There are often very crooked paths that get us to any given destination. The way is not always perfectly straight. So much so, that even when we turn back and run, the way from which we came is blocked – permanently and we have no choice, but to push forward. Like the day they said we are deleting your job and here is a list of all the others you can choose to occupy instead. You have a month to decide. Let us know. I thought I had chosen wisely with my little yellow highlighter marking out the ones I qualified for, crossing off the ones too tedious, circling the remaining possibilities and finally identifying the winner. Terribly complicated it all seemed initially; “We don’t know who we’ll choose to train you for this” they said, when presented with my choice. “It’d be best if you sat out for a week while we think about it.” In hindsight, that should have been a clue. But I was new and eager and scared someone might think me stupid so I sat out for a week. The first two weeks on the job I met my boss three times; once to be introduced, and twice in the office of human resources to identify the myriad ways I had failed to measure up; all within the first two weeks – quite a record, even for me. “Go home.” They advised. They had presented me with a list. All typewritten and neat, there on the table, complete with bulleted form and its own envelope. They made it official with the help of the rather tired and vacant looking personnel officer who only echoed the supervisor’s regrets. I had not just failed, but I had failed in so many ways and this with only four days on the job.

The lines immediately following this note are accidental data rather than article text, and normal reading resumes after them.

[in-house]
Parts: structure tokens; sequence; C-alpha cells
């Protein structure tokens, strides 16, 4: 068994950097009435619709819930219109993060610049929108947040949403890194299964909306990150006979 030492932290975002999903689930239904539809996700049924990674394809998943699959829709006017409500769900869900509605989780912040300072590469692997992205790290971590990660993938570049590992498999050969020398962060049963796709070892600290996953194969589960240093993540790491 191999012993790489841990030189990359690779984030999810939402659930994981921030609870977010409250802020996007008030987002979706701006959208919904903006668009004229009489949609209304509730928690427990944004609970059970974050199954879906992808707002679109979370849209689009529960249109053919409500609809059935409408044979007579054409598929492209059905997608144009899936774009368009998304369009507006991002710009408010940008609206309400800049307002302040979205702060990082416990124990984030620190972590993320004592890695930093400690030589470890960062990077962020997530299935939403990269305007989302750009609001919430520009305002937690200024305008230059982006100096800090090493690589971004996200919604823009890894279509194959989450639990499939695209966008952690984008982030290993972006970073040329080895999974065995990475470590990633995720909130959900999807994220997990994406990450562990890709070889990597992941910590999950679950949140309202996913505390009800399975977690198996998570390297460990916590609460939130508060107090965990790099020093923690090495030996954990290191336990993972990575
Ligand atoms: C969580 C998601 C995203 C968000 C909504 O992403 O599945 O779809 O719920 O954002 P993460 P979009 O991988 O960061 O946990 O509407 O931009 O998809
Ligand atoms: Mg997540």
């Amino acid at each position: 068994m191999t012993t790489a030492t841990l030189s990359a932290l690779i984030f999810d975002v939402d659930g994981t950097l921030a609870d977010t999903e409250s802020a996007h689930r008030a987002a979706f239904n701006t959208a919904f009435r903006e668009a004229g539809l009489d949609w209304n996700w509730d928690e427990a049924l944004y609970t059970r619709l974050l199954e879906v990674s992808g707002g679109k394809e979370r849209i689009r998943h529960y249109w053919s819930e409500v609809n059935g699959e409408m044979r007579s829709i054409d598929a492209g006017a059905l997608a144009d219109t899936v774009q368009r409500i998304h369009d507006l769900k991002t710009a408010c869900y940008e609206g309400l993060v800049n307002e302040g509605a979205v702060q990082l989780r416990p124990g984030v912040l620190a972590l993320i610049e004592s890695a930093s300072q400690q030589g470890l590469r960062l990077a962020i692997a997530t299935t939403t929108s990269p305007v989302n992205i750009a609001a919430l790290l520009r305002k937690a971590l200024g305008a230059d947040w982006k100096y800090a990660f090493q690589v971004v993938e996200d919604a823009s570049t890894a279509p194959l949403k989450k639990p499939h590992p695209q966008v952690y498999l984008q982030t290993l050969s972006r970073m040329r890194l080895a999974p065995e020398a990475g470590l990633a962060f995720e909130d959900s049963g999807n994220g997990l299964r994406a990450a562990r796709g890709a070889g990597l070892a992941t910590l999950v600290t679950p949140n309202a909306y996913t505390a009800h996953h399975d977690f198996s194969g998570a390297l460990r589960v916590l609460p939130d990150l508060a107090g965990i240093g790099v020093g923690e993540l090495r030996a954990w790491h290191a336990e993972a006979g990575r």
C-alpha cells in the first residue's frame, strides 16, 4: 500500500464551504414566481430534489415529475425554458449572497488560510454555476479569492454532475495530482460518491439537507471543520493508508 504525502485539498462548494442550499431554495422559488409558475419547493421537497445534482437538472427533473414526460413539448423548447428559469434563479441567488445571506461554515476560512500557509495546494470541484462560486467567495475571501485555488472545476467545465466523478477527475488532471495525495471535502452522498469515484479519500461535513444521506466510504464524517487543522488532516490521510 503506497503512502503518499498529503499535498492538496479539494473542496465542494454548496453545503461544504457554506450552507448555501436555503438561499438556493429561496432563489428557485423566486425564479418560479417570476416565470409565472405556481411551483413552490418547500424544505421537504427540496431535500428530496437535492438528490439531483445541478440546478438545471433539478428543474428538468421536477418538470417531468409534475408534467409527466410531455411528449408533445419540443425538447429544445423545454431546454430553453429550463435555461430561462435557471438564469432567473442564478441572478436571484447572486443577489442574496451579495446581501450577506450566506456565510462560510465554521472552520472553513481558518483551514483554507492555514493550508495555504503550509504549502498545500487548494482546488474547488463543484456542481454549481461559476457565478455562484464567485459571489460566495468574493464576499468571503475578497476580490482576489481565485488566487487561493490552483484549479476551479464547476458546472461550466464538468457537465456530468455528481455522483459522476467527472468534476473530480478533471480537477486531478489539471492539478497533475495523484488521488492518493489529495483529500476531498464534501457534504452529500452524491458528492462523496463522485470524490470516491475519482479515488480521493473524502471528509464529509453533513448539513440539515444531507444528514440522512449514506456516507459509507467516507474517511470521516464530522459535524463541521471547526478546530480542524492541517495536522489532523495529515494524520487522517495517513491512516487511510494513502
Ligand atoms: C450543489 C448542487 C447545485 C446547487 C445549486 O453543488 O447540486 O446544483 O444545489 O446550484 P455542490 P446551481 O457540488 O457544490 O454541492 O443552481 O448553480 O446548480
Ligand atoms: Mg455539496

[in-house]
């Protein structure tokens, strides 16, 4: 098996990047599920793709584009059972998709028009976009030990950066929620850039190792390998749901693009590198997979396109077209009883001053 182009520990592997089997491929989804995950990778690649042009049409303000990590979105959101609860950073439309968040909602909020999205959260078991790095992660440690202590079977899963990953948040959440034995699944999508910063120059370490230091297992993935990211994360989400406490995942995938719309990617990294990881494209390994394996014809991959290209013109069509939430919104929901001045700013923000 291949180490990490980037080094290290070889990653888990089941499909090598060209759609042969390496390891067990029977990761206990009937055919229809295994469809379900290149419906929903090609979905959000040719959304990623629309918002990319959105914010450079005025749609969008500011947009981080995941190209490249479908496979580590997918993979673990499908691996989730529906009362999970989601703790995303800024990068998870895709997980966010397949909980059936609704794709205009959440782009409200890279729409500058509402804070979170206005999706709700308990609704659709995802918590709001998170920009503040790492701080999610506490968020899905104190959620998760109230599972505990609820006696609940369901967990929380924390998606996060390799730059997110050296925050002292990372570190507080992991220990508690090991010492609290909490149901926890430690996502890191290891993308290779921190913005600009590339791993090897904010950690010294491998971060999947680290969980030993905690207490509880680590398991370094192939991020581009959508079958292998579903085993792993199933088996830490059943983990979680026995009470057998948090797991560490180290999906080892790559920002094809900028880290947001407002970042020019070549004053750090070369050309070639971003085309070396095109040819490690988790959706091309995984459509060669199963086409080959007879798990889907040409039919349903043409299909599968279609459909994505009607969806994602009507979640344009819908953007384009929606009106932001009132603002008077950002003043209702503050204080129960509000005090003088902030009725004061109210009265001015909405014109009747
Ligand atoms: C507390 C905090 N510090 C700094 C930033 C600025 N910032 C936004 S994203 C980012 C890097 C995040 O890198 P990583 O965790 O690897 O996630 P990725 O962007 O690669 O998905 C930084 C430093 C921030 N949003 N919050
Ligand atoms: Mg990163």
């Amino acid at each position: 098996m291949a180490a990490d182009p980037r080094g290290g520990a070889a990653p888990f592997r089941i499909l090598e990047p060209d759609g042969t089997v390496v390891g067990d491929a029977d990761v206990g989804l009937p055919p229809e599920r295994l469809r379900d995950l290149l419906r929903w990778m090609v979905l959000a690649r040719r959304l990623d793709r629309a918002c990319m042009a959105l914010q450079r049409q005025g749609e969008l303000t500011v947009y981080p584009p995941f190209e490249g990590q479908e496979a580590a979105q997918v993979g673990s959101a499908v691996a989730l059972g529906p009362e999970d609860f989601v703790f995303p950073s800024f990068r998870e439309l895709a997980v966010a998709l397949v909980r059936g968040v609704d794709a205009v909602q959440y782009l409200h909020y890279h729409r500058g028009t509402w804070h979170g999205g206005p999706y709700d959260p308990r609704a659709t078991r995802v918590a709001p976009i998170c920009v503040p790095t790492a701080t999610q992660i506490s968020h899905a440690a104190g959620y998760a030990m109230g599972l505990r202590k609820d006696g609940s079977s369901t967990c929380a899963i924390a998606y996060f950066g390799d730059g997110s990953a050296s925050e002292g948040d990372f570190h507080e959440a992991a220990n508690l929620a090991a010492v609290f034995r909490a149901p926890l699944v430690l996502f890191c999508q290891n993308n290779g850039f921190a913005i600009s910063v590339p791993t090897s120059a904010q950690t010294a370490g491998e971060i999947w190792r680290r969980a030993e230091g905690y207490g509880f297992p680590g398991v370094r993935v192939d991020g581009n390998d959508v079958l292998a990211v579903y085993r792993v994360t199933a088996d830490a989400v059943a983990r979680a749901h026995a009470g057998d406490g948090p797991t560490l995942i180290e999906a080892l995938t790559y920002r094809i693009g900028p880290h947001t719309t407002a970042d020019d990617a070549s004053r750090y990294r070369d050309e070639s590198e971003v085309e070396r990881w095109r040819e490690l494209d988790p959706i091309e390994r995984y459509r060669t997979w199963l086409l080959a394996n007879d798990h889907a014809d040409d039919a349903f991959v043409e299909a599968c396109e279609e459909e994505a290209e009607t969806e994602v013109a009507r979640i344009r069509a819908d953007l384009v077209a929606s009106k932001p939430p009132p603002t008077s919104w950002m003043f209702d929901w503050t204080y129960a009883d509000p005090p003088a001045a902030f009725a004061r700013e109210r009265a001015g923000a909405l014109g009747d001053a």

I’m not sure where it comes from but in circumstances that have every appearance of smelling badly, I am filled with a righteous indignation; a genuine compulsion to set things straight. I wasn’t sure just what the record was, who had been keeping score or exactly why it mattered, but I decided to take advantage of all those union dues I had paid over the years and request their attendance at a grievance hearing, where I promised not to push the air with my finger.  I would sincerely love to report they saw the error of their ways and expressed regret for the anxiety and inconvenience to me they had caused. How different my world would be if they had admitted the error, and welcomed me back. It was not until much later I could reflect upon the futility of the stammering union rep as he pointed to the lack of training, the only  misdemeanor he could prove. Maybe it was the point during questioning where her cell phone went off and she left to answer the call that I realized something. No, that’s not really true. I didn’t just realize something. I had an epiphany. Like a heavenly choir filled with angels singing from on high. I walked into this meeting today all ready with my defenses and my explanations and none of them were necessary because I came with the same dignity and integrity and a life-long quest for authenticity that I will leave the room with; unless I let them take it away from me. I understood that what was playing out before me was outside of my control. Some initiative, some edict, somebody’s assurance that the favored girl whose job I took would get it back and I would be asked to go home. The situation would be fixed.